By Rosalind Sedacca, CDC Communication with our children is always important. But never as essential as when they are impacted by separation or divorce. Children are vulnerable and easily frightened by changes in their routines. The more you talk to and comfort them, the less stress and anxiety they’ll experience. This is the time to reassure your children that you are taking care of matters and everyone in the family will be okay. Then, of course, take responsibility for doing what needs to be done to assure their wellbeing. Here are six important ways you can minimize the negative impact of divorce on your children. Equally important, these six steps will help them thrive during and after your divorce. Focus on following structure and normal routines! Strive to keep as much normalcy in your children’s lives as possible. Maintaining relationships with friends, family and neighbors provides a sense of stability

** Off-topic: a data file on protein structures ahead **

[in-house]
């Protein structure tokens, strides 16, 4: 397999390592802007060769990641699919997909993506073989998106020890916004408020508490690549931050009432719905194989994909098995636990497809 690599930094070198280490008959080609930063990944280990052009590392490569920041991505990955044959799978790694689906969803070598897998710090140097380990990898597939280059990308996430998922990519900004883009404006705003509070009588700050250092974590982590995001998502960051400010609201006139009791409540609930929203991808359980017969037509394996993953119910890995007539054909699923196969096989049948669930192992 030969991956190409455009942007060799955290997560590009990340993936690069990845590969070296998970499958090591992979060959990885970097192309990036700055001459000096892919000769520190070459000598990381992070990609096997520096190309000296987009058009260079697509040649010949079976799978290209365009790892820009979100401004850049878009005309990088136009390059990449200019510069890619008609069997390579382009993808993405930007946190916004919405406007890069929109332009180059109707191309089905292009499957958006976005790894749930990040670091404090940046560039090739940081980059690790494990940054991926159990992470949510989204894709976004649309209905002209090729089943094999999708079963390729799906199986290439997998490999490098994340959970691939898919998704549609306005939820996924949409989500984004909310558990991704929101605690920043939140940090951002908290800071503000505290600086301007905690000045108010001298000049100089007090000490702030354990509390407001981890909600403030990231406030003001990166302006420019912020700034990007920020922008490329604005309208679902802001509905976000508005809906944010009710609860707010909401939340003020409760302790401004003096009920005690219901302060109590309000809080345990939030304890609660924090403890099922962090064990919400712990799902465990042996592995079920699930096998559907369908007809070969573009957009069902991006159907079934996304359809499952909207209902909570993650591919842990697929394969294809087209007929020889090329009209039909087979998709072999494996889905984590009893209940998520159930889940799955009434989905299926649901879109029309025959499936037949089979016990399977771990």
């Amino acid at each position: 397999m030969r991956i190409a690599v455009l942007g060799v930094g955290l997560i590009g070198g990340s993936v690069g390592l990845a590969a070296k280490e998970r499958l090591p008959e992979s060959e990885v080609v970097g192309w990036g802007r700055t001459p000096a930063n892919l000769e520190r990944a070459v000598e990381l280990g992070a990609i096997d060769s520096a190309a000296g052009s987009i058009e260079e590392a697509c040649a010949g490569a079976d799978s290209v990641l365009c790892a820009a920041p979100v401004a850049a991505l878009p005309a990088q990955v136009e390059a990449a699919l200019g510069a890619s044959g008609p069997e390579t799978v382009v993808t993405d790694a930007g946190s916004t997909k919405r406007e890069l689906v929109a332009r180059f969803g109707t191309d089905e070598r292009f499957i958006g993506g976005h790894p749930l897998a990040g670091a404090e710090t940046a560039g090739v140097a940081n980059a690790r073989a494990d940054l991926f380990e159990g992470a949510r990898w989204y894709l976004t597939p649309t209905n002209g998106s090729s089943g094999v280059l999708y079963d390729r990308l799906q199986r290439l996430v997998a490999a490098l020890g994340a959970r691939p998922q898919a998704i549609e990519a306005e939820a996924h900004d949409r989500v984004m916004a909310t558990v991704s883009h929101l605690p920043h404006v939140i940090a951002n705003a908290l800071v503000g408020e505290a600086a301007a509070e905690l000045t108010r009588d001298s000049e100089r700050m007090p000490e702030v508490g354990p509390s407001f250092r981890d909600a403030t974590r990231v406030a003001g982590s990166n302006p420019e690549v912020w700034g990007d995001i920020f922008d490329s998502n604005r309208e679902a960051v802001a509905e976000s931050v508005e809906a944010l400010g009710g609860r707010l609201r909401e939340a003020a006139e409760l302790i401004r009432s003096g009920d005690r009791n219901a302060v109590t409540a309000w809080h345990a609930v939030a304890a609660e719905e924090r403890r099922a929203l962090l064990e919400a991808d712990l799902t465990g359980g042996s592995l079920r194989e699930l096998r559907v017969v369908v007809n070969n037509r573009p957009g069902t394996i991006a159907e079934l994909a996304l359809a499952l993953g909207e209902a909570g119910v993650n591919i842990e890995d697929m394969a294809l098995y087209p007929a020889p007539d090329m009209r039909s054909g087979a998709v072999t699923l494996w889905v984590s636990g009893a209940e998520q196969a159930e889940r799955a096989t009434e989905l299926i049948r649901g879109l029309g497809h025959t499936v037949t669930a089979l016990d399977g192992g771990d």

An interview with Rosalind Sedacca, CDC www.DivorcedParentSupport.com January is International Child-Centered Divorce Month What is International Child-Centered Divorce Month? This January is the 13th Anniversary of Child-Centered Divorce Month. Its purpose is to support divorcing and divorced parents in coping with the effects of divorce on children. Equally important, it helps parents prevent emotional and psychological damage to children during and after a divorce. In recognition of International Child-Centered Divorce Month 2020 divorce experts around the world will be providing free ebooks, video webinars, coaching services, e-courses and other gifts to divorcing and divorced or separated parents throughout January. Why commemorate ICCD Month every January? More divorces get initiated in January, following the holiday season, than in any other month. That’s why as a Divorce & Parenting Coach and founder of the Child-Centered Divorce Network, I chose January to commemorate International Child-Centered Divorce Month every year.